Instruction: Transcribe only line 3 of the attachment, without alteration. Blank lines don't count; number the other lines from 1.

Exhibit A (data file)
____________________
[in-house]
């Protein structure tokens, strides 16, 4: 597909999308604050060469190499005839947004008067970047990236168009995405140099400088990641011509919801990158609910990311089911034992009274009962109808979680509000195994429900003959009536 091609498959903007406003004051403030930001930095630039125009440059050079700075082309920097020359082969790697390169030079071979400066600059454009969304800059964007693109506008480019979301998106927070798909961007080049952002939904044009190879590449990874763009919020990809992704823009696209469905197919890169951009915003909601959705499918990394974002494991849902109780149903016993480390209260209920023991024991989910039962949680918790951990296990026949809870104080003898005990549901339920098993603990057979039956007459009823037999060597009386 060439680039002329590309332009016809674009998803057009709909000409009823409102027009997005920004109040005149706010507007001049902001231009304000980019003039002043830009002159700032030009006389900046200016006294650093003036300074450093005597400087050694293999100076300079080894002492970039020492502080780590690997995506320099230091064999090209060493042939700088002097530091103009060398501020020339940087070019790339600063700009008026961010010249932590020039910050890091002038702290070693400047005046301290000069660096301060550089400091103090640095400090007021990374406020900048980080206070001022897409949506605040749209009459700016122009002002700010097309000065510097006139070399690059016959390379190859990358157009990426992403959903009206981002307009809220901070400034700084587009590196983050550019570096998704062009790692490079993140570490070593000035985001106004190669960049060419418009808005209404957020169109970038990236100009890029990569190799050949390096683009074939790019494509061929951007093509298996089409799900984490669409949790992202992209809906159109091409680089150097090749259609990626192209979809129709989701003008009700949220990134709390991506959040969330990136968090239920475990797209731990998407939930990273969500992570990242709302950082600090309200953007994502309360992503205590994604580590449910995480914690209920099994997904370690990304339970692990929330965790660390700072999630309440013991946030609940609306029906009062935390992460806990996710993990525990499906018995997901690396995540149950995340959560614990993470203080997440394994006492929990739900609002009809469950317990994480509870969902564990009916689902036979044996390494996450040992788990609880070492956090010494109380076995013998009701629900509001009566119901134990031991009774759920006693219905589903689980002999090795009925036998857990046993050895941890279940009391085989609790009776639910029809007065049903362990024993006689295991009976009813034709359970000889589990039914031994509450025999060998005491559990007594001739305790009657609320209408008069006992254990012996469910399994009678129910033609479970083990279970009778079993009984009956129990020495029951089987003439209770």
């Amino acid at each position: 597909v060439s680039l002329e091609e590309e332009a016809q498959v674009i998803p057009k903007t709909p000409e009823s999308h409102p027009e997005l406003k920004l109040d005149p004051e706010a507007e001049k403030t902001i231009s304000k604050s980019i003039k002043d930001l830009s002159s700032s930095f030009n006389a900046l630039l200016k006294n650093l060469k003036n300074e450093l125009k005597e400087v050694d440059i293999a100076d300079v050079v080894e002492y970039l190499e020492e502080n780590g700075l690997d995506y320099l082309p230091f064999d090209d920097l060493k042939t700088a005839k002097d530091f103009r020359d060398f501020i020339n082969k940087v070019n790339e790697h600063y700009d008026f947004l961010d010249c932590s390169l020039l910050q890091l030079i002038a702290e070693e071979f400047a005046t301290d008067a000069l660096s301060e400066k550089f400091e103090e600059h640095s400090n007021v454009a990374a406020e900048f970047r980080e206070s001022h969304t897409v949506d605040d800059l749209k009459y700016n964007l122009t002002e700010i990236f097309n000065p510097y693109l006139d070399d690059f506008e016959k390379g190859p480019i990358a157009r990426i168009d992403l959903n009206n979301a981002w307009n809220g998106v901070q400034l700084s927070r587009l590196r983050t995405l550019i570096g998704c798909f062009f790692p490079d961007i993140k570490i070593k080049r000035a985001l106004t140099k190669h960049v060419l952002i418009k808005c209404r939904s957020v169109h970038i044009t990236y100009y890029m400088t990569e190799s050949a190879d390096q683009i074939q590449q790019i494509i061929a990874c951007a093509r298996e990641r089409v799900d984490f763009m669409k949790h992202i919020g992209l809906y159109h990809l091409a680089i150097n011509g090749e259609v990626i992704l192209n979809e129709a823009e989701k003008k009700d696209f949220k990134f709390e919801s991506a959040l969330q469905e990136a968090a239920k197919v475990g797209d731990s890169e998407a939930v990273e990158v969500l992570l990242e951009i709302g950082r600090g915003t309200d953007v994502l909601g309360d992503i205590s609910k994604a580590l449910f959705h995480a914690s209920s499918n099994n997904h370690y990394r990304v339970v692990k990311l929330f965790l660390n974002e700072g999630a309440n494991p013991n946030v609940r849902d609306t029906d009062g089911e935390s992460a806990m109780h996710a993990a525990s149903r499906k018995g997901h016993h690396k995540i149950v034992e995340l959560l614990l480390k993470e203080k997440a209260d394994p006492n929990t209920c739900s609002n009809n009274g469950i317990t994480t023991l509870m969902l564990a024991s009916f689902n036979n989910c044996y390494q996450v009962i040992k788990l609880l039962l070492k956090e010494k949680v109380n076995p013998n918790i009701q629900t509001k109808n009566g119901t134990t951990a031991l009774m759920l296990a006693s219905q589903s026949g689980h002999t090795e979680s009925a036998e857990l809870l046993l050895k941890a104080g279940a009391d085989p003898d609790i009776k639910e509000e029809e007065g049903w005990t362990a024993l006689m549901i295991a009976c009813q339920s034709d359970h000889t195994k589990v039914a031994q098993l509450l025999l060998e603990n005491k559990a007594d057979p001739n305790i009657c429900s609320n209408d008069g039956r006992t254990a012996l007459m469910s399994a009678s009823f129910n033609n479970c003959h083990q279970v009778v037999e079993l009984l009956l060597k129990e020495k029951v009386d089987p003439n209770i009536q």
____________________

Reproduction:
């Amino acid at each position: 597909v060439s680039l002329e091609e590309e332009a016809q498959v674009i998803p057009k903007t709909p000409e009823s999308h409102p027009e997005l406003k920004l109040d005149p004051e706010a507007e001049k403030t902001i231009s304000k604050s980019i003039k002043d930001l830009s002159s700032s930095f030009n006389a900046l630039l200016k006294n650093l060469k003036n300074e450093l125009k005597e400087v050694d440059i293999a100076d300079v050079v080894e002492y970039l190499e020492e502080n780590g700075l690997d995506y320099l082309p230091f064999d090209d920097l060493k042939t700088a005839k002097d530091f103009r020359d060398f501020i020339n082969k940087v070019n790339e790697h600063y700009d008026f947004l961010d010249c932590s390169l020039l910050q890091l030079i002038a702290e070693e071979f400047a005046t301290d008067a000069l660096s301060e400066k550089f400091e103090e600059h640095s400090n007021v454009a990374a406020e900048f970047r980080e206070s001022h969304t897409v949506d605040d800059l749209k009459y700016n964007l122009t002002e700010i990236f097309n000065p510097y693109l006139d070399d690059f506008e016959k390379g190859p480019i990358a157009r990426i168009d992403l959903n009206n979301a981002w307009n809220g998106v901070q400034l700084s927070r587009l590196r983050t995405l550019i570096g998704c798909f062009f790692p490079d961007i993140k570490i070593k080049r000035a985001l106004t140099k190669h960049v060419l952002i418009k808005c209404r939904s957020v169109h970038i044009t990236y100009y890029m400088t990569e190799s050949a190879d390096q683009i074939q590449q790019i494509i061929a990874c951007a093509r298996e990641r089409v799900d984490f763009m669409k949790h992202i919020g992209l809906y159109h990809l091409a680089i150097n011509g090749e259609v990626i992704l192209n979809e129709a823009e989701k003008k009700d696209f949220k990134f709390e919801s991506a959040l969330q469905e990136a968090a239920k197919v475990g797209d731990s890169e998407a939930v990273e990158v969500l992570l990242e951009i709302g950082r600090g915003t309200d953007v994502l909601g309360d992503i205590s609910k994604a580590l449910f959705h995480a914690s209920s499918n099994n997904h370690y990394r990304v339970v692990k990311l929330f965790l660390n974002e700072g999630a309440n494991p013991n946030v609940r849902d609306t029906d009062g089911e935390s992460a806990m109780h996710a993990a525990s149903r499906k018995g997901h016993h690396k995540i149950v034992e995340l959560l614990l480390k993470e203080k997440a209260d394994p006492n929990t209920c739900s609002n009809n009274g469950i317990t994480t023991l509870m969902l564990a024991s009916f689902n036979n989910c044996y390494q996450v009962i040992k788990l609880l039962l070492k956090e010494k949680v109380n076995p013998n918790i009701q629900t509001k109808n009566g119901t134990t951990a031991l009774m759920l296990a006693s219905q589903s026949g689980h002999t090795e979680s009925a036998e857990l809870l046993l050895k941890a104080g279940a009391d085989p003898d609790i009776k639910e509000e029809e007065g049903w005990t362990a024993l006689m549901i295991a009976c009813q339920s034709d359970h000889t195994k589990v039914a031994q098993l509450l025999l060998e603990n005491k559990a007594d057979p001739n305790i009657c429900s609320n209408d008069g039956r006992t254990a012996l007459m469910s399994a009678s009823f129910n033609n479970c003959h083990q279970v009778v037999e079993l009984l009956l060597k129990e020495k029951v009386d089987p003439n209770i009536q």